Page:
And the pandemic is still in its early stages, said Michael Osterholm, director of the Center for Infectious Disease Research and Policy at the University of Minnesota.
Five new Covid-19 cases were reported at a US airbase in Japan
Five new novel coronavirus patients have been identified at US Marine Corps Air Station Futenma on the Japanese island of Okinawa, authorities there said.
Several clusters of Covid-19 tied to the US military have emerged in Okinawa in recent days. Public health officials in Okinawa prefecture have recorded 145 cases of the virus tied to US military bases since July 1.
Nearly 200 people have also been tested that are connected to Camp Hansen, which is located to the north of Futenma. Among those tested were people likely to be in contact with American service members -- those working in restaurants, nightclubs, barbershops and taxi drivers. Authorities said all the tests came back negative.
Local employees at thees US military bases work under "indirect employment" contracts, where they are employed by the Japanese Defense Ministry and work under the supervision of the US military, according to the Okinawa government.
3:18 a.m. ET, July 21, 2020
China is now requiring all people flying into the country to show proof that they tested negative for Covid-19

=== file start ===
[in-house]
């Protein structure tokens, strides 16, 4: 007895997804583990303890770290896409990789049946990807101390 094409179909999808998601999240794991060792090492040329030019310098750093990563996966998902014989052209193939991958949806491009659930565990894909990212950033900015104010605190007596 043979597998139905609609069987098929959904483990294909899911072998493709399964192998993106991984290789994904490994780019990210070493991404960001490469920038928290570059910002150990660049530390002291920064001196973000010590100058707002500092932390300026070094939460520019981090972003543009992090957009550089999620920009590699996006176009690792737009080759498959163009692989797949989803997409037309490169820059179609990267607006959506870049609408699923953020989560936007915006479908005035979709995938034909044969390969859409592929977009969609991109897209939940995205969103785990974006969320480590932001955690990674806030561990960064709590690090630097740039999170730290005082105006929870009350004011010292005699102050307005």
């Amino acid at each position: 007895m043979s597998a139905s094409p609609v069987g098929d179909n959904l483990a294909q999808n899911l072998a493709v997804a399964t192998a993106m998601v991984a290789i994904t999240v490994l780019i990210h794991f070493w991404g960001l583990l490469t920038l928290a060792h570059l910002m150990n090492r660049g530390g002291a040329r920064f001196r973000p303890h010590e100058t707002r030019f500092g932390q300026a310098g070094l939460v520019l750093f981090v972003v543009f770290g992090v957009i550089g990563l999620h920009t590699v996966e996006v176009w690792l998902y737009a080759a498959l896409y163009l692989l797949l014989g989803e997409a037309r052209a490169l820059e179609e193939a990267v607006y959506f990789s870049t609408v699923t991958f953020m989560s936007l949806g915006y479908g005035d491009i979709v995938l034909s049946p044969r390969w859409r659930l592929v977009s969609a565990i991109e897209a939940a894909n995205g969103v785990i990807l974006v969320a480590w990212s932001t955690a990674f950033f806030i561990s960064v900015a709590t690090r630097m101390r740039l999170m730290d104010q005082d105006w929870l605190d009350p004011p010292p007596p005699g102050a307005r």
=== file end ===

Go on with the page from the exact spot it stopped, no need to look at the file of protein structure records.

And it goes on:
From CNN's Shanshan Wang in Beijing and Eric Cheung in Hong Kong
China's Civil Aviation Authority announced on that anybody planning to board a flight to mainland China must provide authorities with proof that they tested negative within five days of their flight.
Foreign travelers will need to apply for a health certificate from the Chinese embassy in the country of origin, while Chinese passengers will have to present a QR code to prove their eligibility to board the flight.
China has recorded more than 85,300 cases of Covid-19 since the novel coronavirus first emerged in the city of Wuhan late last year, according to data from Johns Hopkins University.
1:57 a.m. ET, July 21, 2020
"Europe is strong. Europe is united," EU Council President Charles Michel says after bloc reaches historic deal
From CNN's James Frater in Brussels and Michelle Toh in Hong Kong
After almost five days of fraught discussions, European Union leaders have agreed on a 750 billion euro (almost $858 billion) stimulus plan to help fund Europe's recovery from the coronavirus crisis.
The deal would focus on providing funding across three pillars: creating reforms to help businesses rebound from the pandemic, rolling out new measures to reform economies over the long haul, and investing to help protect from "future crises." It would provide hundreds of billions of dollars in grants and loans to member states.
The agreement came after days of deadlock and fractious talks that were described as some of the most bitterly divided in years.
"We did it! Europe is strong. Europe is united," European Council President Charles Michel said at a press conference Tuesday. "This is a good deal, this is a strong deal, and most importantly, this is the right deal for Europe right now."
Michel described the occasion as the first time that members of the European Union were "jointly enforcing our economies against the crisis."
The commission also agreed to a core budget of 1.1 trillion euro (nearly $1.3 trillion) from 2021-2027.